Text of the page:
US District Court Ruling a Victory for Home Care Providers, but Challenges Remain Under New Minimum Wage and Overtime Rules

In a ruling on December 22, 2014, in the case of Home Care Association of America et al. v. Weil, the US District Court for the District of Columbia vacated a significant new regulation in the Department of Labor’s (DOL) Final Rule concerning domestic service workers under the Fair Labor Standards Act (FLSA). The subject regulatory change makes the “companionship services” exemption unavailable to third-party employers of domestic service workers. In effect, home care service providers are responsible for paying minimum wage and overtime to their employees who provide domestic companionship services to seniors and individuals with disabilities. US District Court Judge Leon, however, writing for the Court in Weil, fervently rejected the DOL’s proposed change as a “thinly-veiled effort to do through regulation what could not be done through legislation,” with the DOL’s “conduct bespeak[ing] an arrogance to not only disregard Congress’ intent, but seize unprecedented authority to impose overtime and minimum wage obligations in defiance of the plain language of [the statute].

”As a result of the ruling, the companionship services exemption will continue to be available to home care service providers, subject to the DOL’s possible appeal of the ruling and one other important caveat: the ruling does not address the change in the Final Rule to the definition of “companionship services,” which now only includes “care” services (such as dressing, grooming, feeding, bathing, meal preparation, etc.) if they do not exceed 20 percent of the employee’s total hours worked in a workweek per consumer. Prior to June 30, 2015, the date on which DOL enforcement of the Final Rule will commence, home care providers may need to consider whether the “companionship services” exemption applies to their employees in light of the 20 percent restriction and also stay alert to any DOL appeal of the ruling in Weil.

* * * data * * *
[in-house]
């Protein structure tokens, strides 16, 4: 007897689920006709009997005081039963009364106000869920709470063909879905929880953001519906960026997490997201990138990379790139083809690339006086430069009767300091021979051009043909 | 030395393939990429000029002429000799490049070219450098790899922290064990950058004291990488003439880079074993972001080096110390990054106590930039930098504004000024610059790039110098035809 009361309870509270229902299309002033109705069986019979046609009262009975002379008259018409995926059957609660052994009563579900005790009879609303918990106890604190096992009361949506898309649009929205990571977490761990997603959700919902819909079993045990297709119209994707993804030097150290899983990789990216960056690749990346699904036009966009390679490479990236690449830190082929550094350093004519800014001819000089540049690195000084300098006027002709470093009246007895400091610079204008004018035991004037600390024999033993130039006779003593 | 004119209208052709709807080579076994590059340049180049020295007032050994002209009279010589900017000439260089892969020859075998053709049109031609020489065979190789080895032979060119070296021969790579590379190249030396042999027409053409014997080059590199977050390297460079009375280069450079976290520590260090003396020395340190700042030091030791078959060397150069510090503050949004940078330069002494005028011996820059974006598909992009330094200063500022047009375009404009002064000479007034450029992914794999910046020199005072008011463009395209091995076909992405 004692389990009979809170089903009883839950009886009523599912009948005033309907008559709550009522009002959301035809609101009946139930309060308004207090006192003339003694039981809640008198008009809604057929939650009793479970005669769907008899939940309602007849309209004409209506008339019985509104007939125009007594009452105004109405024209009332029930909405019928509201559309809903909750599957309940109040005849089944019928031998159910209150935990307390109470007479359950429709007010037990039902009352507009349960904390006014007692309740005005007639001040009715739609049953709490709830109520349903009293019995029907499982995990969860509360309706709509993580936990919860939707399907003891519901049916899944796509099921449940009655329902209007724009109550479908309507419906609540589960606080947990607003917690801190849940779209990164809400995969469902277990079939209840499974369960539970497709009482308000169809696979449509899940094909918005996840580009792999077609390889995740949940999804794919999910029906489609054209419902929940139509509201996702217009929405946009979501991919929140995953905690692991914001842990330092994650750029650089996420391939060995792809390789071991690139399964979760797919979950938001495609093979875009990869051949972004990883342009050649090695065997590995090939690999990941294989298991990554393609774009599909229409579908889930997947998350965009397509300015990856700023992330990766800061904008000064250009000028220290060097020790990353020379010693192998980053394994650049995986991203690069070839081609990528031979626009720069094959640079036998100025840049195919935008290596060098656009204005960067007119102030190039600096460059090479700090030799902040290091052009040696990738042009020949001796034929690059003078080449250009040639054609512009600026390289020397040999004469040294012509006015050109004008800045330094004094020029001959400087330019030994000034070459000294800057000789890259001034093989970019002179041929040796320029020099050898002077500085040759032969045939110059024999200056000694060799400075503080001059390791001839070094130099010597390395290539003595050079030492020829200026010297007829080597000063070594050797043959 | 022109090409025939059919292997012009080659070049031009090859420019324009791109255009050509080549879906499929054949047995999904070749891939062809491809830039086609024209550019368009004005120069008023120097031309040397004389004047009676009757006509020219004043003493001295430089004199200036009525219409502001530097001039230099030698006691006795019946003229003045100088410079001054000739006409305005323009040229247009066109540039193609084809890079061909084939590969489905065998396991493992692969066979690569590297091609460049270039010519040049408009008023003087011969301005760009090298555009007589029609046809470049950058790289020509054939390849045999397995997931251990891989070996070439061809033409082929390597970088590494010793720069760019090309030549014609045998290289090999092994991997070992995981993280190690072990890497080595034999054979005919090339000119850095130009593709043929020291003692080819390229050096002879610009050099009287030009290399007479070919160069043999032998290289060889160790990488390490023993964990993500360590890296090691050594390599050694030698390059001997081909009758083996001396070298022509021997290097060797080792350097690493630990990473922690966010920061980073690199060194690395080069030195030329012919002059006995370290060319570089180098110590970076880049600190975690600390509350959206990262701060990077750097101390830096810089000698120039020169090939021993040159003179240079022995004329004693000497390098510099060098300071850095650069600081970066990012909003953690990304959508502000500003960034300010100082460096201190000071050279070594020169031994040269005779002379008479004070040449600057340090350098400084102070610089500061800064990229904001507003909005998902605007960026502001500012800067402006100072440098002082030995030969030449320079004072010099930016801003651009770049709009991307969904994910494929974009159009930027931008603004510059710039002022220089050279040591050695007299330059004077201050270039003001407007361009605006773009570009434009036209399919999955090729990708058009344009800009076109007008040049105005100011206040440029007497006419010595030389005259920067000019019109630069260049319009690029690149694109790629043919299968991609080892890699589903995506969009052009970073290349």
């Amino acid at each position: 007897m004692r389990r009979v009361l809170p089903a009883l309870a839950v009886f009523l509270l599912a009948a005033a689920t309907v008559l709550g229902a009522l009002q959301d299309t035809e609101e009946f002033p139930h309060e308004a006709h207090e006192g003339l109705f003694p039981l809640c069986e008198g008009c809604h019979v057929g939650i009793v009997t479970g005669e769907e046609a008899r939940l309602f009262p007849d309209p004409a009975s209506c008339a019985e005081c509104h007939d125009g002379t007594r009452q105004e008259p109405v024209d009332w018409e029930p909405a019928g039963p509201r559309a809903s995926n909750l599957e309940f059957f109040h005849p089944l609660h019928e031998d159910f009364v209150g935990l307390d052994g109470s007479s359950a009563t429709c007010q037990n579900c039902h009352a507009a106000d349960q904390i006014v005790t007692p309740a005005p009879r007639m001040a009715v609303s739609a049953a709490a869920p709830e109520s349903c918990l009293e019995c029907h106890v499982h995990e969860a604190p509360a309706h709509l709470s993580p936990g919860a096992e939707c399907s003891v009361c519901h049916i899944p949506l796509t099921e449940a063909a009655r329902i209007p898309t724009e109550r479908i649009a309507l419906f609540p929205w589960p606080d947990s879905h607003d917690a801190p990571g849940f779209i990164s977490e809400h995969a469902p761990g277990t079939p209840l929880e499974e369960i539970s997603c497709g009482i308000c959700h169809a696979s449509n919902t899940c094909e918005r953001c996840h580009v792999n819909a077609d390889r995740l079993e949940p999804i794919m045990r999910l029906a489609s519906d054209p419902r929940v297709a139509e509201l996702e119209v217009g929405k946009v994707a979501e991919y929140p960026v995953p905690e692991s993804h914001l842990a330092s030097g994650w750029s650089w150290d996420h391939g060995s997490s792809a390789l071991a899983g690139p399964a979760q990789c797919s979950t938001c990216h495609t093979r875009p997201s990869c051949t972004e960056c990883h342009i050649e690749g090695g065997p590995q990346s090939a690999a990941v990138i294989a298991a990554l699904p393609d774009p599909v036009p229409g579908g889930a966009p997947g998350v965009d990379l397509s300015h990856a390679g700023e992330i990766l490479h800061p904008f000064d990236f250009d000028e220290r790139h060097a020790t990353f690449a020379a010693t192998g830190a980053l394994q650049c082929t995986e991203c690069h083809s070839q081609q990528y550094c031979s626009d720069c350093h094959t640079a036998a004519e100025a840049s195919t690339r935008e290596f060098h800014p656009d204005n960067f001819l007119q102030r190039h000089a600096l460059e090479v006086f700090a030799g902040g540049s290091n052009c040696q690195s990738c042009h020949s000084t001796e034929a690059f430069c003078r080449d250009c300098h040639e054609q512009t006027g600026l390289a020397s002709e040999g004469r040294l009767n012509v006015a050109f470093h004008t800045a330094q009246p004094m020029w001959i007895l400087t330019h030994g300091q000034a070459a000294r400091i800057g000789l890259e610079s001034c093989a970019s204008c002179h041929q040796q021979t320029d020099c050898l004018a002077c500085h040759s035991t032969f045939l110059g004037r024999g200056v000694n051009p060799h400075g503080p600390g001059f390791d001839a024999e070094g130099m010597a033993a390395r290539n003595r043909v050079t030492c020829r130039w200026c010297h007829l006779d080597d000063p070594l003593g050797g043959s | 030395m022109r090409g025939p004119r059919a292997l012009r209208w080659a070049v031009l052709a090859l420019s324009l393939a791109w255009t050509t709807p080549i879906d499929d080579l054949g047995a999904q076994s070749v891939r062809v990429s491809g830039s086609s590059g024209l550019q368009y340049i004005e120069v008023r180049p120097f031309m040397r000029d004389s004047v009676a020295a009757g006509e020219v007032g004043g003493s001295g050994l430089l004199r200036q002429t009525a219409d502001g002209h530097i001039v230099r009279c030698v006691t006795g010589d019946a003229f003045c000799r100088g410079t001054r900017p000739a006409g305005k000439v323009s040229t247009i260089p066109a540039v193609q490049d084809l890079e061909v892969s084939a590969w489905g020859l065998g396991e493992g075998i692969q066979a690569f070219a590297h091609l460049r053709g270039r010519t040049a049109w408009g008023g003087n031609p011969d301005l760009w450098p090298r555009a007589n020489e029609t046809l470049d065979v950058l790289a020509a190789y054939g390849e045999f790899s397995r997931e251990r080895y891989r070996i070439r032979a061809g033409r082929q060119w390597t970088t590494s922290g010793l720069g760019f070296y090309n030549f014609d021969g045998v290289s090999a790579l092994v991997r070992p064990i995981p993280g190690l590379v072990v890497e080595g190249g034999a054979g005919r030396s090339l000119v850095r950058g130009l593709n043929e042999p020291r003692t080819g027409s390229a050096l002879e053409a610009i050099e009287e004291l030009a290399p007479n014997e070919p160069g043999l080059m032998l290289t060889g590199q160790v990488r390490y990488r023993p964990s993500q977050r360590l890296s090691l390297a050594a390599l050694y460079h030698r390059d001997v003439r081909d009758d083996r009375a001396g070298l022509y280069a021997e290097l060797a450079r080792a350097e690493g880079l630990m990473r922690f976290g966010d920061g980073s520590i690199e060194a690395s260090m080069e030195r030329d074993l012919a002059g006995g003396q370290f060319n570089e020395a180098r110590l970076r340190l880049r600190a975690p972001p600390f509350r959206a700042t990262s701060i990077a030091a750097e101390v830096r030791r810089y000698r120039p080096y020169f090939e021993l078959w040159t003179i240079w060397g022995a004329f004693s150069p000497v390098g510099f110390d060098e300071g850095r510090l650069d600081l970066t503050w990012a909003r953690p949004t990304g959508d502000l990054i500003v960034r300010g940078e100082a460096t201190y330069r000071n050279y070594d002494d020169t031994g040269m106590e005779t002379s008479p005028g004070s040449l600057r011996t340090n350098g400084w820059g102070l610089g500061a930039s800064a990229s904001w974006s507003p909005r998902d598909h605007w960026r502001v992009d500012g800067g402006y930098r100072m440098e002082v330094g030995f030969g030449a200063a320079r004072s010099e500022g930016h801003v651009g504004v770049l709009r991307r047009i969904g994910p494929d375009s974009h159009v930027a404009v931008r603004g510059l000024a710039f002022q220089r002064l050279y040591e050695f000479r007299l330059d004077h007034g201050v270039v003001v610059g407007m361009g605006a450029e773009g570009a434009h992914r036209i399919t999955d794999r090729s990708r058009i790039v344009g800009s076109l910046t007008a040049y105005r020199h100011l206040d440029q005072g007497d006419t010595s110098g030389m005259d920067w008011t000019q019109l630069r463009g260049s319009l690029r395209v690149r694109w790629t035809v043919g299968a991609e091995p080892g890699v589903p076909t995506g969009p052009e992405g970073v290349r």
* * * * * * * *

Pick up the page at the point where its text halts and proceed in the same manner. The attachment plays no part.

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US District Court Ruling a Victory for Home Care
Providers, but Challenges Remain Under New Minimum
Wage and Overtime Rules

In a ruling on December 22, 2014, in the case of Home Care Association of America et al. v. Weil, the US
District Court for the District of Columbia vacated a significant new regulation in the Department of
Labor’s (DOL) Final Rule concerning domestic service workers under the Fair Labor Standards Act
(FLSA). The subject regulatory change makes the “companionship services” exemption unavailable to
third-party employers of domestic service workers. In effect, home care service providers are responsible
for paying minimum wage and overtime to their employees who provide domestic companionship
services to seniors and individuals with disabilities. US District Court Judge Leon, however, writing for the
Court in Weil, fervently rejected the DOL’s proposed change as a “thinly-veiled effort to do through
regulation what could not be done through legislation,” with the DOL’s “conduct bespeak[ing] an
arrogance to not only disregard Congress’ intent, but seize unprecedented authority to impose overtime
and minimum wage obligations in defiance of the plain language of [the statute].”

As a result of the ruling, the companionship services exemption will continue to be available to home care
service providers, subject to the DOL’s possible appeal of the ruling and one other important caveat: the
ruling does not address the change in the Final Rule to the definition of “companionship services,” which
now only includes “care” services (such as dressing, grooming, feeding, bathing, meal preparation, etc.) if
they do not exceed 20 percent of the employee’s total hours worked in a workweek per consumer. Prior
to June 30, 2015, the date on which DOL enforcement of the Final Rule will commence, home care
providers may need to consider whether the “companionship services” exemption applies to their
employees in light of the 20 percent restriction and also stay alert to any DOL appeal of the ruling in Weil.

If you have any questions, please contact a member of Robinson+Cole’s Health Law Group:

Lisa M. Boyle | Theodore J. Tucci | Leslie J. Levinson | Brian D. Nichols

Pamela H. Del Negro | Christopher J. Librandi | Meaghan Mary Cooper

Nathaniel T. Arden | Conor O. Duffy

Boston | Hartford | New York | Providence | Stamford | Albany | Los Angeles | Miami | New London | rc.com
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